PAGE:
Rating: 4 out of 5 stars
If there’s one term that describes contemporary cultural interaction, it would be this: affirmation. The constant cultural refrain is be ‘affirming’ of other people and their feelings. From advertising slogans to Instagram picture captions, there is a perpetual cult of affirmation.
In You’re Not Enough, Allie Stuckey helps the reader in “escaping the toxic culture of self – love”. In particular, this book is mostly aimed at women (towards whom Stuckey recognises this culture of self – love is primarily directed) and the specific contexts in which this culture of affirmation manifests. However, the assumptions of the myths of the culture of self – love that Stuckey analyses goes much deeper and is applicable to almost every area of society.
There are five central myths that Stuckey helps to deconstruct. The common theme through these myths is that the culture of self – love encourages people (especially young women) that the root of their anxieties, insecurities, and shortcomings is that they do not realise that they are self – sufficient, definers of their own truth, and entitled to achieve their goals. It is their “truth” that needs to be believed and that everything they are and feel is “valid”.
This insidious message is notably paradoxical: ourselves cannot be both our problem and our solution. The culture of affirmation sees the solution to all our insufficiencies in self – love, self – affirmation, and self – defined truth. In fact, one may wonder when the current generation of young women that is most entrenched in this culture of self – love and affirmation is experiencing the highest recorded levels of mental health issues.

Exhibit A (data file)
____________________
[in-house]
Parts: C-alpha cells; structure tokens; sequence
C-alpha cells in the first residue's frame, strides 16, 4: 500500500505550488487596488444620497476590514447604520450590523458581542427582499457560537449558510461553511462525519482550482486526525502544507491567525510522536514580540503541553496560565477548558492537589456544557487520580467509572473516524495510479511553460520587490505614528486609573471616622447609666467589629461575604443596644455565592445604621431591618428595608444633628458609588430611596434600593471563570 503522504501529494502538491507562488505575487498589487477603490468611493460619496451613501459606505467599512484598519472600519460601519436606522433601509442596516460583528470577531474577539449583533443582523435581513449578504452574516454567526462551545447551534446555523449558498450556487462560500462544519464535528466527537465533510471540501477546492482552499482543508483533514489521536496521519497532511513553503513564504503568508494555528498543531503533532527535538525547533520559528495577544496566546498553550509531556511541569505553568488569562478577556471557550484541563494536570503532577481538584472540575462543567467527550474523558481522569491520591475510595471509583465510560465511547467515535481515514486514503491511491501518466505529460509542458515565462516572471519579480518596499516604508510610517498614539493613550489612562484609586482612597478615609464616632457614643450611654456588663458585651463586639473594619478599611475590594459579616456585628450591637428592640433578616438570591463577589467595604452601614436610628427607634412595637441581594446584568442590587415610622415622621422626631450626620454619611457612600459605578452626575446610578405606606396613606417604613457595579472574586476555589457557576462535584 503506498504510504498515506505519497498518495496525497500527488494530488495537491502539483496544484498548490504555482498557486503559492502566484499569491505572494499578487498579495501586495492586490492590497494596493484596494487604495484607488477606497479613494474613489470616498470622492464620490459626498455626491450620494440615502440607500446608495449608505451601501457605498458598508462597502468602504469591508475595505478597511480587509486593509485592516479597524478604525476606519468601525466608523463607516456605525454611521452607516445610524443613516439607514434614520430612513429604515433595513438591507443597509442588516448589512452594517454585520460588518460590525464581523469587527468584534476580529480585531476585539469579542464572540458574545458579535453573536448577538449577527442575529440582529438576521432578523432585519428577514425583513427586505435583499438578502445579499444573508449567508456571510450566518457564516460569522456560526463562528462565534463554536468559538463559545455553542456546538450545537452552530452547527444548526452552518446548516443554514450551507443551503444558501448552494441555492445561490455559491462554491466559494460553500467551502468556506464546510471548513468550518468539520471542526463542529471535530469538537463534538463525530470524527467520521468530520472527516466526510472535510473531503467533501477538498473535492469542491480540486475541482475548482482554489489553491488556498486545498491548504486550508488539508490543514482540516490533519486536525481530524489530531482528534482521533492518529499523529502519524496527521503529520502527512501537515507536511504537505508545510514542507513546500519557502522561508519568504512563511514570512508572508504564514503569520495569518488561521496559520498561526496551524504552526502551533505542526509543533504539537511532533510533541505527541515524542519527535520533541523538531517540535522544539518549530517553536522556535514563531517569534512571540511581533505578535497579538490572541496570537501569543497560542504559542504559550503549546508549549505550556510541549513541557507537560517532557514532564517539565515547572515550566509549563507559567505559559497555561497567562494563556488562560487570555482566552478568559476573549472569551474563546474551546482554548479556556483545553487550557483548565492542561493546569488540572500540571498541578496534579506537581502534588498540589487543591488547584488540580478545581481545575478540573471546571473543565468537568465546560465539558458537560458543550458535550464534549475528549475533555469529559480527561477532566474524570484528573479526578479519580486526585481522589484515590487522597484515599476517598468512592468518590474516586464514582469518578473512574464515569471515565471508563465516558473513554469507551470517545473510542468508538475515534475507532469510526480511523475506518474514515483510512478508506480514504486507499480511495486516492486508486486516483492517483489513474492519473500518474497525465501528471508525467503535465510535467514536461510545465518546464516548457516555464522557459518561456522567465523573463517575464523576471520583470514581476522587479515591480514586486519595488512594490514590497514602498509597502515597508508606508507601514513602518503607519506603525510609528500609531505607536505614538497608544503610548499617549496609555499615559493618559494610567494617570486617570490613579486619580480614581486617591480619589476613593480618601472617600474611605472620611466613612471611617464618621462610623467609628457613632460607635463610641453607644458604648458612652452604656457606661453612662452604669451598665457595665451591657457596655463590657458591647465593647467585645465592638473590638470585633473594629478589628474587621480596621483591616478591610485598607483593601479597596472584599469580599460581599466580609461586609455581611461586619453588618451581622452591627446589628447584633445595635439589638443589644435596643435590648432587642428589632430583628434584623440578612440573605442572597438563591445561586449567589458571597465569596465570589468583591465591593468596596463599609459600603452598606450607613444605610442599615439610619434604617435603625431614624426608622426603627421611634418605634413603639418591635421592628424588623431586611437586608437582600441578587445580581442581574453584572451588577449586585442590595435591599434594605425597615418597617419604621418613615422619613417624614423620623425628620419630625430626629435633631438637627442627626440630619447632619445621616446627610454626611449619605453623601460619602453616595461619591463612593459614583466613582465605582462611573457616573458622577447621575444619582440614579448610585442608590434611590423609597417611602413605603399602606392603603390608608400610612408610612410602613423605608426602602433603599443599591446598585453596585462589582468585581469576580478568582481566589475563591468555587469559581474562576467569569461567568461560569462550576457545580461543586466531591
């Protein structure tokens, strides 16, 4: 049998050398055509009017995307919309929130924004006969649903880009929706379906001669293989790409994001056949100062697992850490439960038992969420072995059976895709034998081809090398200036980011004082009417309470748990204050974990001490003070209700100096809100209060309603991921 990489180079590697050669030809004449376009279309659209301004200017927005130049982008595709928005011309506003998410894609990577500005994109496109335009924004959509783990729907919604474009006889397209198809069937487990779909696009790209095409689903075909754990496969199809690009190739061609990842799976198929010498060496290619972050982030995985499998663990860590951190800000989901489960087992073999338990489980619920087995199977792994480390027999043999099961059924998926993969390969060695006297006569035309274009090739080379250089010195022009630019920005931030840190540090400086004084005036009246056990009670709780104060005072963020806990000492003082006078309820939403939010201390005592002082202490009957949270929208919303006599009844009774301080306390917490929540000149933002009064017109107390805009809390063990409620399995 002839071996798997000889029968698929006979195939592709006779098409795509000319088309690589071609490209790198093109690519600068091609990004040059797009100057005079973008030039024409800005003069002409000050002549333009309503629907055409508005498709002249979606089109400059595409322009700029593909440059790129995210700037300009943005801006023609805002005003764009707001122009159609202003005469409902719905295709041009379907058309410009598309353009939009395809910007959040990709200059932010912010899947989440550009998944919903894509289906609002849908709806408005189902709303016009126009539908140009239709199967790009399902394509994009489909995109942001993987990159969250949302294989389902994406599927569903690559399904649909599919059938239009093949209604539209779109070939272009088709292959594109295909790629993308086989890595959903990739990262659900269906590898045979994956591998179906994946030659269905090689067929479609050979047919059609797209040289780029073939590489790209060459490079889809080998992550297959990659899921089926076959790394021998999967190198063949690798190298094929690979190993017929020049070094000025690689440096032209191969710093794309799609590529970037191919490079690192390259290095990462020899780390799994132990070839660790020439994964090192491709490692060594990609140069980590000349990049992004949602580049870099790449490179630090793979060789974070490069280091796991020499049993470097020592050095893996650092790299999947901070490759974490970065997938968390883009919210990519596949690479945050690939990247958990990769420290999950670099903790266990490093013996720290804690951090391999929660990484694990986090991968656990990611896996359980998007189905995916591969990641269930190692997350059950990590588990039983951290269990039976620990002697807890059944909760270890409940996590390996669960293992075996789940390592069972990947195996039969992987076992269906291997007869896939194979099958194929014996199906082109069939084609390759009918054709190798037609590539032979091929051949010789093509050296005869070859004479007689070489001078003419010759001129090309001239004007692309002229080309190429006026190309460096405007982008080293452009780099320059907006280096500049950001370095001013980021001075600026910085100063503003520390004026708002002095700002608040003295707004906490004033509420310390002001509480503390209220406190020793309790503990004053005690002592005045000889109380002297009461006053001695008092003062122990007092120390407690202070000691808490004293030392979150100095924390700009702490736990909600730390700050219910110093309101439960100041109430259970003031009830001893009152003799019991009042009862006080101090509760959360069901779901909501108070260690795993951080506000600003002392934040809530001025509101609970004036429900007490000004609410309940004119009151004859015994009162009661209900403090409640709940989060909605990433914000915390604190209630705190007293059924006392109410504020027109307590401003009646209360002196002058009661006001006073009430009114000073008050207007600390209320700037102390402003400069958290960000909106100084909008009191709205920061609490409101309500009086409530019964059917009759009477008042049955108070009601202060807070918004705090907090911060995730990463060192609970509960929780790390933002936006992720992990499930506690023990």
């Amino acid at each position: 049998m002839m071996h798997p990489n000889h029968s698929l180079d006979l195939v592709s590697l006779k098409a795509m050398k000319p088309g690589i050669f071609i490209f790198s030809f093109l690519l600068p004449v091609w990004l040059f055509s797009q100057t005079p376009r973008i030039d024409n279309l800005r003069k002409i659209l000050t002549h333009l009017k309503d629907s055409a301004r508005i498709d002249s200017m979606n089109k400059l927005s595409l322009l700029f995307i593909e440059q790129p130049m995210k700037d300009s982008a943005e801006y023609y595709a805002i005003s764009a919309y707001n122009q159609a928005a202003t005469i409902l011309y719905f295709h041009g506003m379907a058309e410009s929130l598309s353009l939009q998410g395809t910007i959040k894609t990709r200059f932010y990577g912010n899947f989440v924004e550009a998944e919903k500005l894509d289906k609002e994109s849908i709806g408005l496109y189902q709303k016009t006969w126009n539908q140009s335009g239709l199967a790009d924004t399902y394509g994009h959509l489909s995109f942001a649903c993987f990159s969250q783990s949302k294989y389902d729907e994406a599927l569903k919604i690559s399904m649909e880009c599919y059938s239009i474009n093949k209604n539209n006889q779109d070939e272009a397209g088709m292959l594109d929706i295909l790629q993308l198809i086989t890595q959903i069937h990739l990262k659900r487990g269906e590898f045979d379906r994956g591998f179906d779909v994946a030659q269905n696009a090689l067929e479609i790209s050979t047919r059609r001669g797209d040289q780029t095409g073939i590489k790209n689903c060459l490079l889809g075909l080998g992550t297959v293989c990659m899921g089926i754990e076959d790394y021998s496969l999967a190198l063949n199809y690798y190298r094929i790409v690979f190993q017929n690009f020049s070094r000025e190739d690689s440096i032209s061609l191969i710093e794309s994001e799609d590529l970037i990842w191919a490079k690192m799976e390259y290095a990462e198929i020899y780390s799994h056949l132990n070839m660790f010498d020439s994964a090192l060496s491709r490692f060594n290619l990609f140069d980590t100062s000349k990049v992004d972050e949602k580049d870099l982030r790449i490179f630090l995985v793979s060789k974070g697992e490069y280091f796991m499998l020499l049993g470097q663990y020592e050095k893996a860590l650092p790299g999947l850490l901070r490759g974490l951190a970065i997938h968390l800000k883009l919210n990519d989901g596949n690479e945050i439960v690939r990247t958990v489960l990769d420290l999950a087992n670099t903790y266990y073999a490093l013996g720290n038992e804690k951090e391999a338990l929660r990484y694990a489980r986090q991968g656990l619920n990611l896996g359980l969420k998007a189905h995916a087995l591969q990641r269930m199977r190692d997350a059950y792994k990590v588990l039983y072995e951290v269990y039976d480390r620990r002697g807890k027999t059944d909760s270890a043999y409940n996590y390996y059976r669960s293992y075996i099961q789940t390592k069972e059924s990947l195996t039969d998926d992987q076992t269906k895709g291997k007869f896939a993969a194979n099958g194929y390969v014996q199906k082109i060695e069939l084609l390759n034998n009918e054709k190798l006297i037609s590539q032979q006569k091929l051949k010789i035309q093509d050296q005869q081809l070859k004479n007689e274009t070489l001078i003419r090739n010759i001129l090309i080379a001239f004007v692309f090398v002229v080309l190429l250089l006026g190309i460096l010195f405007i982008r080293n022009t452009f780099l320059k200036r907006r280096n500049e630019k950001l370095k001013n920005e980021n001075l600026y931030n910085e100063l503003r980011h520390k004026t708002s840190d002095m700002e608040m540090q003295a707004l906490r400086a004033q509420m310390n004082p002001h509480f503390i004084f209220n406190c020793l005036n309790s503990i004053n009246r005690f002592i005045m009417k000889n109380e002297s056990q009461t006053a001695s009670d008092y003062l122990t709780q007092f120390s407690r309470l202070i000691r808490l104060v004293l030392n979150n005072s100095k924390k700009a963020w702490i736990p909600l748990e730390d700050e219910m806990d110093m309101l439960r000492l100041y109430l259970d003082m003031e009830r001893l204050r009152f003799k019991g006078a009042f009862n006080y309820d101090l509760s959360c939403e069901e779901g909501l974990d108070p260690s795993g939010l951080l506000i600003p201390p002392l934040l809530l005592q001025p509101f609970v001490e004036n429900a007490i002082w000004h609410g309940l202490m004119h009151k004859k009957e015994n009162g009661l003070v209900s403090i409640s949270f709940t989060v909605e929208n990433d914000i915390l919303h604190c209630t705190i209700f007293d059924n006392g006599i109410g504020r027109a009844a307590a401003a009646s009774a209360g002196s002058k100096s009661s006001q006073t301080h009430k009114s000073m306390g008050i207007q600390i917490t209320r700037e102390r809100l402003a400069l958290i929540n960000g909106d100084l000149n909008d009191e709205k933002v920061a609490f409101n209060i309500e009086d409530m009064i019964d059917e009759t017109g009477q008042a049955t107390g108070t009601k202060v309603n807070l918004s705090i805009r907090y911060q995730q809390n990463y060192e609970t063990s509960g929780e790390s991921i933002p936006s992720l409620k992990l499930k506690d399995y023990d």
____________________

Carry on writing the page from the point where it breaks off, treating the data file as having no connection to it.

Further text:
From a biblical perspective, looking inwards is never a cure for our insufficiencies; we must look outwards, beyond ourselves, and ultimately to Christ. We are not “enough” because we are not self – sufficient. We were made for communion with God. As Augustine famously said “Thou hast made us for thyself, O Lord, and our hearts are restless until they find your rest in thee.” Moreover, we are not “perfect the way we are”; in fact, we are destitute and sinful the way we are. The solution to our sinful nature is not another dose of introspection and self – love (which often borders on self – obsession) but the person and work of Jesus Christ. Simply put: we are not enough, but he is. As Stuckey comments, recognising the fact that we are not enough is an important step in understanding how to improve our condition. Coming to the end of ourselves leaves us clinging more and more to our saviour.
One particular obstacle the culture of self – love places in our way is the ceaseless proclamation that our feelings are always ‘valid’. In fact, this is not the case and it prevents us seeing when our feelings are actually the result of sinful actions on our parts. To be continually told that what we think and feel is valid, is the erase the category of sinful thoughts and is thus detrimental in our sanctification. God has given us a conscience to hold our moral conduct (including our thoughts) accountable. Therefore, consuming messages from social media influencers who perpetually inform us that our feelings are always valid actively represses and blunts our ability to deduce our own sinfulness. We become desensitised to our sin and thus become more prone to continue in it.
Despite these excellent critiques of the culture of self – affirmation, what prevents this book on being a 5 star work is Stuckey’s penchant for unnecessary political tangents. There were a view comments she makes about particular political positions she is well – known for holding that do not add, but detract, from the point she is trying to make. This is most notable in part 2, when Stuckey examines the “you determine your truth” myth.
Political comments aside, Stuckey’s book is certainly worth reading for those under the influence of these types of messages. To struggle with insecurities, anxieties, and insufficiencies is human; to feed our sick souls with a diet of introspection and falsehoods about our own perfection is not a cure. Instead, we ought to look away from ourselves and to the finished work of Christ to enable us, not to love ourselves more, but to love and serve others better.